Whenever we think of Israel’s anticipation of the coming Messiah, we do so with about as much zeal as we would have watching a video tape of the Dallas Cowboys’ loss last Sunday to the Cincinnati Bengals. We know who the Israel Messiah is, and thus there is no mystery or suspense about the fulfillment of Old Testament prophecy regarding Messiah. Our fascination and interest is, however, stimulated by discussions pertaining to the unknown elements of the future–the identity of the antichrist, or of the “great harlot” of Revelation, or the nations which comprise the revived Roman Empire.
In the light of the fulfillment of the Messianic prophecies of the Old Testament (at least those pertaining to His first coming) we fail to appreciate what it must have been like to be an Israelite looking forward to the arrival of Messiah. How, for example, every pregnant Israelite woman would wonder whether or not the child in her womb was a son, and if a son, if he might be the Messiah. While we read the gospel accounts of the Messiah’s birth, we cannot really fathom the depth of joy experienced by those godly few who had yearned for the Messiah’s arrival.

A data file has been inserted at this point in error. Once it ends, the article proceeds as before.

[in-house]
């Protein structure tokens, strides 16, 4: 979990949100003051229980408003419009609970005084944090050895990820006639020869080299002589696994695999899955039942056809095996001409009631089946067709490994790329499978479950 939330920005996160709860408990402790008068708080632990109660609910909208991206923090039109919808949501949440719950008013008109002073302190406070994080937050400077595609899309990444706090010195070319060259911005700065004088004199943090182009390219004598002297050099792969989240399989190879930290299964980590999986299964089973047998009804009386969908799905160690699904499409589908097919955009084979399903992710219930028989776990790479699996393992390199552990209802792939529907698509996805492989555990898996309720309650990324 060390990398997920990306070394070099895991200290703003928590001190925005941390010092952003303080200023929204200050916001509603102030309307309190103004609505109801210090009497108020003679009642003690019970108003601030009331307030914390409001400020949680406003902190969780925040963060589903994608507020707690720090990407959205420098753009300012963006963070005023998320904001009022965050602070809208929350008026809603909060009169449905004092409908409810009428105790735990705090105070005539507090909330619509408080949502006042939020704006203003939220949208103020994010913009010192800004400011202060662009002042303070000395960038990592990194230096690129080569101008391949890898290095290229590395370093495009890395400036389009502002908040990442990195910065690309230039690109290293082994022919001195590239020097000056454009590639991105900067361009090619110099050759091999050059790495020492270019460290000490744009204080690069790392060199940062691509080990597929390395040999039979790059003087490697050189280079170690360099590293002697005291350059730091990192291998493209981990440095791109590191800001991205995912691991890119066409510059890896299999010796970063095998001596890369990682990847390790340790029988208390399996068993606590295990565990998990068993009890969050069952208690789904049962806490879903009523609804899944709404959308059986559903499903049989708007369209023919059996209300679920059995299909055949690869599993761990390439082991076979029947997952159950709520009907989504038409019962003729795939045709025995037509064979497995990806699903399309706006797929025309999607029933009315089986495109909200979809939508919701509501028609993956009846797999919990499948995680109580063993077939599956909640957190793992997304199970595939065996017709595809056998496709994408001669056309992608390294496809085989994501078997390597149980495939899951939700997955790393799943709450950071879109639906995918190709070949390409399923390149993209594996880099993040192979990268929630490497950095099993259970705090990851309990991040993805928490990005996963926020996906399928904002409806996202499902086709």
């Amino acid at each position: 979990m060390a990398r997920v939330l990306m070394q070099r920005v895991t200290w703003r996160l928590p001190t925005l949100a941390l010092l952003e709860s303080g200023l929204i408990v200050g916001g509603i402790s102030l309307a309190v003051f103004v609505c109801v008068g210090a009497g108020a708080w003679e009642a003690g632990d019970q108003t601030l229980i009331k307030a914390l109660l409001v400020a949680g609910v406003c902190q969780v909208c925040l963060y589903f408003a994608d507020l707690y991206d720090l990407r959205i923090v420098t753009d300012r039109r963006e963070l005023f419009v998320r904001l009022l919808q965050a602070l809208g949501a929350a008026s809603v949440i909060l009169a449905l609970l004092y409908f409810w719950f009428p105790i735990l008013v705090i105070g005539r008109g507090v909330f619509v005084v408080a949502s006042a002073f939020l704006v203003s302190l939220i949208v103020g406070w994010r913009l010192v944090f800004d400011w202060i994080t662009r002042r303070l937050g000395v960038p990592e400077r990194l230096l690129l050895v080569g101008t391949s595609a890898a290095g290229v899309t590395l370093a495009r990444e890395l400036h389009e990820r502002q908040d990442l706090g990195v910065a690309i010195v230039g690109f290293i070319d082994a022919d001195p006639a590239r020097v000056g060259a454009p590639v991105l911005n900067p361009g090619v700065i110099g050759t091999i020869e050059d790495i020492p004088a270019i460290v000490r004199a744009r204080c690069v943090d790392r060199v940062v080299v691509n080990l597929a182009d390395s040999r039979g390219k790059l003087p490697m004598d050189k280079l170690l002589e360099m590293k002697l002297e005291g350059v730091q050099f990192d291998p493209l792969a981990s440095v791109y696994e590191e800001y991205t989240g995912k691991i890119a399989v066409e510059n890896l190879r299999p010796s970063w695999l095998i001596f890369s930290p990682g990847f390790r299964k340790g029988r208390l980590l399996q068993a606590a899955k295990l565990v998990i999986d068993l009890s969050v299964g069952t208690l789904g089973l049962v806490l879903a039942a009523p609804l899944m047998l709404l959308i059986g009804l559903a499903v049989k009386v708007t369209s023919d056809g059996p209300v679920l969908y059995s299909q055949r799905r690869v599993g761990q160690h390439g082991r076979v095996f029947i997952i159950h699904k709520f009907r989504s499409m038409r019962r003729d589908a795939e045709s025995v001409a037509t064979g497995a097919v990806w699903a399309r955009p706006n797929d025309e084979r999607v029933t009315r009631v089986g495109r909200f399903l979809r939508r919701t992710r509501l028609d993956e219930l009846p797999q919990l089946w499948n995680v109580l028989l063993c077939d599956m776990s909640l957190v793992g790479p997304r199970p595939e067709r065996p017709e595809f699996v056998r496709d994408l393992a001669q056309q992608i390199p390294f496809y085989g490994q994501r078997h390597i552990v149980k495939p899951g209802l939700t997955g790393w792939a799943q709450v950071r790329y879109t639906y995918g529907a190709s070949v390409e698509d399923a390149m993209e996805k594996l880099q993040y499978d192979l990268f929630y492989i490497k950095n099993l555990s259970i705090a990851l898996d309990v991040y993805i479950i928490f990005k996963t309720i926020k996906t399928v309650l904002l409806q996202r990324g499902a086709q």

The purpose of this message is to focus on the progressive revelation of Israel’s Messiah in the Old Testament, and the growing expectation, which climaxed at the time of Christ’s coming. At some times in Israel’s history, the anticipation of Messiah’s coming was great, while at other times the sense of expectancy waned. In many instances, Israel’s hopes seemed to be dashed on the rocks of reality. It is only as we can appreciate the rising and falling hopes of God’s people that we can more fully grasp the greatness of the event of Christ’s birth.
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